It had a greater wingspan than a Boeing 747 and was first flown in 1949 - this is the story of the Bristol Brabazon.
Built for elegance, style and splendor, in the late forties, the 230ft wingspan Brabazon was the largest aircraft that had ever existed. It was the result of a desire for grandeur and technological advances that made it possible.The dream became a reality, but was it too late?
The Technological Challenge of the Age
With a length of 177ft and a wingspan the same as London's Waterloo Bridge, the gigantic Brabazon wasn't a straightforward project. It was bigger than anything that had flown before. It also weighed a staggering 130,000kg. To put this into perspective, a fully loaded B-17 weighed around 24,500kg.
A critical issue with the design, that the Bristol engineers just had to get right, surrounded the powerplant required to get the airplane into the sky and cruising at 250mph. The plane was built at a point in time where turboprops and jet turbines for airliners were still in their infancy. Instead, the aircraft company had to resort to eight-piston engines which drove four counter-rotating propellers. Although it just about worked, this setup was an engineering nightmare and quite impractical. They also ended up providing poorer performance than expected. The aircraft was meant to cruise at 250mph but ended up falling short of that target by around 100mph - not great for a transatlantic aircraft.
The concept of the Brabazon as an airliner was somewhat different to how we think about air travel today. The aircraft was, quite literally, made to imitate an ocean liner; travel would be luxurious, spacious and relaxing. You could enjoy all the same comforts as traveling by ship, aside from taking a stroll about the decks.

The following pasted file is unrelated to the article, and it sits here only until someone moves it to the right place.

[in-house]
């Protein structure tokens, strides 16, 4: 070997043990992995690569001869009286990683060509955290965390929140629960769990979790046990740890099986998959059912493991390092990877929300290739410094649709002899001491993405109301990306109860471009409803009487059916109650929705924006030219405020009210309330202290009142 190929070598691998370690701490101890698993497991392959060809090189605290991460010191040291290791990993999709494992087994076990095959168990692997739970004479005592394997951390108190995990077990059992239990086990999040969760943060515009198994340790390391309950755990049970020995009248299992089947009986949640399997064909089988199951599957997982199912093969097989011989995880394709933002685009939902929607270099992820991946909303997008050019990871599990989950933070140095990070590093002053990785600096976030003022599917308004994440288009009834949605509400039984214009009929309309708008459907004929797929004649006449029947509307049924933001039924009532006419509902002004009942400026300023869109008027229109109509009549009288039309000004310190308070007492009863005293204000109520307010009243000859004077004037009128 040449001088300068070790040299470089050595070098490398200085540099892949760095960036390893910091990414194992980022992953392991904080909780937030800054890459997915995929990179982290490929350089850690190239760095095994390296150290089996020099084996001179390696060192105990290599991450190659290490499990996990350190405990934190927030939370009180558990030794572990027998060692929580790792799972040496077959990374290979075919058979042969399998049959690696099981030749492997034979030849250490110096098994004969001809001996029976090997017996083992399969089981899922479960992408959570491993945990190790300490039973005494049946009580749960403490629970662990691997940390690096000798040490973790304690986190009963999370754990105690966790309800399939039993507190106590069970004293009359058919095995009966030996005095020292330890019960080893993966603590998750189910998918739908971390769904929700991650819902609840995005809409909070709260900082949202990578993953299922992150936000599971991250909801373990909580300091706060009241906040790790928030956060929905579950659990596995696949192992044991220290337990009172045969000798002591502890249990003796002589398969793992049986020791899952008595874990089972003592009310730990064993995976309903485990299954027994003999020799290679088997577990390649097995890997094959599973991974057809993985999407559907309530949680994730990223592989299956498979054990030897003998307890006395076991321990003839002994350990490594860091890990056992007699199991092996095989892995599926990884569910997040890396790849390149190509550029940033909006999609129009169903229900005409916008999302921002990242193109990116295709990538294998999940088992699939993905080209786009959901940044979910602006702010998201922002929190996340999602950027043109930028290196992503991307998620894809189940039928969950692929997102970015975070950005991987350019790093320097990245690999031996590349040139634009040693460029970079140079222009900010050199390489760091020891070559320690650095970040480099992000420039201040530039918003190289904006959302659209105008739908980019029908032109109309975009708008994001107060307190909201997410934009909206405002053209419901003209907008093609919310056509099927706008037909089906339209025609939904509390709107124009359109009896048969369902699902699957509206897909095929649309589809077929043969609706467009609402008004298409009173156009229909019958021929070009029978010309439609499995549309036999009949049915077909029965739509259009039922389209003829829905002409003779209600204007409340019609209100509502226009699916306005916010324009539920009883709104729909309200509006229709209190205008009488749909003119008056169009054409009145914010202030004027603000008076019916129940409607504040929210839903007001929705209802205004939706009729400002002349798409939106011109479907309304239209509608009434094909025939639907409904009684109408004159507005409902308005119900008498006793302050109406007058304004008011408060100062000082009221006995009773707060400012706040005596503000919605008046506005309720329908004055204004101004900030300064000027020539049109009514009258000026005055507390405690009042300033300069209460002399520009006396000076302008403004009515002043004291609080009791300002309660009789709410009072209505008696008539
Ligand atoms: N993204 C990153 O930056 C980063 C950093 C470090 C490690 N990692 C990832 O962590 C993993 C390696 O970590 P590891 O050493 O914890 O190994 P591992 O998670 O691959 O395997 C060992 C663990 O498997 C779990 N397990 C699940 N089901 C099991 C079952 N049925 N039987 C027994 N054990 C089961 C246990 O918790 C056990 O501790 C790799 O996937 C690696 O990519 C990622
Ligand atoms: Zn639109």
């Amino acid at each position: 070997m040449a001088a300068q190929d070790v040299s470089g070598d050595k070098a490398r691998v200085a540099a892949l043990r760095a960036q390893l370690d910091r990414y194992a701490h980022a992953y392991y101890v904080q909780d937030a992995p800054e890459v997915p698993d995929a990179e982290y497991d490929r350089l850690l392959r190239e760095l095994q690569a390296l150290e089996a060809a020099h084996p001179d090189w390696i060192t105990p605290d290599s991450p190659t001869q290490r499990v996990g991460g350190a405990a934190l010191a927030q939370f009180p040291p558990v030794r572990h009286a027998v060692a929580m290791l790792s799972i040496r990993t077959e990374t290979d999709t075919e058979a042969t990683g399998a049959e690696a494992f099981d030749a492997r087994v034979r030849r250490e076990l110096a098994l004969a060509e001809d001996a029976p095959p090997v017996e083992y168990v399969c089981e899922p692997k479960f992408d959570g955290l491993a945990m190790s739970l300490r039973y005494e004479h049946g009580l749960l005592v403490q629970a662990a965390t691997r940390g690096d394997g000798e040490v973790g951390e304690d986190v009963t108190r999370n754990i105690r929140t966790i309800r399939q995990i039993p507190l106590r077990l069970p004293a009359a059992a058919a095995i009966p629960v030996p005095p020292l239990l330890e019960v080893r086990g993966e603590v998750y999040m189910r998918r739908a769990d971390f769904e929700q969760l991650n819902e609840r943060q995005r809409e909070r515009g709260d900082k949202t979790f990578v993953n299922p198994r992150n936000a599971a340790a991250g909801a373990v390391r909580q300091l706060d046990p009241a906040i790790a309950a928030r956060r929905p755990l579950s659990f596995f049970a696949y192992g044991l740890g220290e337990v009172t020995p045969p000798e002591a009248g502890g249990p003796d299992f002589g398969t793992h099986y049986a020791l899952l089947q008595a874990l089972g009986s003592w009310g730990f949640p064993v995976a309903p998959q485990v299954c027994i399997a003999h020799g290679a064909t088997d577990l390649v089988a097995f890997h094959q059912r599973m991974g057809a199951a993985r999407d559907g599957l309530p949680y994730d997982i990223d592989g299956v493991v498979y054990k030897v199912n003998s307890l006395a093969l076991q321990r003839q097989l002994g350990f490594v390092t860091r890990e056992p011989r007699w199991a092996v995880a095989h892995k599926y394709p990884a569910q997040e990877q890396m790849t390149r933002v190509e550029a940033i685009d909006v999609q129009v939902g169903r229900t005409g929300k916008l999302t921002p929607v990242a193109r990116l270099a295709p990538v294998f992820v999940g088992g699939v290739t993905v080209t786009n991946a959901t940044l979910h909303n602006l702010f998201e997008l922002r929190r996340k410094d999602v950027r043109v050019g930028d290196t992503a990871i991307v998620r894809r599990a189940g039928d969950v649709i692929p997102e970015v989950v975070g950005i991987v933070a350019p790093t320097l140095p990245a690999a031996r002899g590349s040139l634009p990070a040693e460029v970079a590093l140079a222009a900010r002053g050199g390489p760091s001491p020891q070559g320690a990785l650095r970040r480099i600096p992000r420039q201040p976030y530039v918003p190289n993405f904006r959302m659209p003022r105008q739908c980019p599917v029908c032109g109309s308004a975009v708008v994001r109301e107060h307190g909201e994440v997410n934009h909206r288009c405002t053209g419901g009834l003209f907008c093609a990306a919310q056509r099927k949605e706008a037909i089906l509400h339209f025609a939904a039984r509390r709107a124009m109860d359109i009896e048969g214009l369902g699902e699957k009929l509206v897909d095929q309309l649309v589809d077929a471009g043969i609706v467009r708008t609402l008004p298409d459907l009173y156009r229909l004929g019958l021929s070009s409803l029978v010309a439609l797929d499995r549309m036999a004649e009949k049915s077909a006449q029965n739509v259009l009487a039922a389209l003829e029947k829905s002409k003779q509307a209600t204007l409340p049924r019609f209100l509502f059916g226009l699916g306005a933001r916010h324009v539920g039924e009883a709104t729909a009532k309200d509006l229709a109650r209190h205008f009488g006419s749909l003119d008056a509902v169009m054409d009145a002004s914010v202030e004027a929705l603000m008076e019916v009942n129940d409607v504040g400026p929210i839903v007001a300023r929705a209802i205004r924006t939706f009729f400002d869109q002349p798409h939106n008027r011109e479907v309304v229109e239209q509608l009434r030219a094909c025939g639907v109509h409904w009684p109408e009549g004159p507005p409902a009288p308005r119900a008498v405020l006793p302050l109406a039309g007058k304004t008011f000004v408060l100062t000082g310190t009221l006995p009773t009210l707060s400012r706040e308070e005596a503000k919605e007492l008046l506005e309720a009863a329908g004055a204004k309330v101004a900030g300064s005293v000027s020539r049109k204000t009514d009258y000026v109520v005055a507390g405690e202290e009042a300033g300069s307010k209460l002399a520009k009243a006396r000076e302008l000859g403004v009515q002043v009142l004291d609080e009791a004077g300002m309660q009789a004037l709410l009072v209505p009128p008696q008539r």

Today, it's almost unthinkable that air travel could be this opulent. There were sleeping cabins (actual rooms like a hotel), a gallery and a dining cabin. Perhaps the most unbelievable was the inclusion of an entire cinema in the rear of the fuselage! Talk about in-flight entertainment.
A Humongous White Elephant
Sadly, the Brabazon was built for an era that no longer existed in the late 1940s. Travel posters of huge flying boats and luxury airliners were replaced with advents for affordable transport for the masses. As technology caught up with the grand aspirations for the future, society decided they wanted something else and the Brabazon was consigned to the history books.
It's unsurprising in many ways that this was the outcome of the Brabazon story. The aircraft was designed to carry just 100 people at a time across the Atlantic. No airlines placed an order instead deciding to purchase smaller airplanes that carried more people. In 1953, the Bristol aircraft company called it a day and the sole Brabazon that had been built was scrapped.
News Reel Footage
If you'd like to see what this monster looked like in flight, here's a great bit of newsreel footage. It shows the very first flight of the giant airplane in 1949.
Article by James Whomsley
Editor of FliteTest.com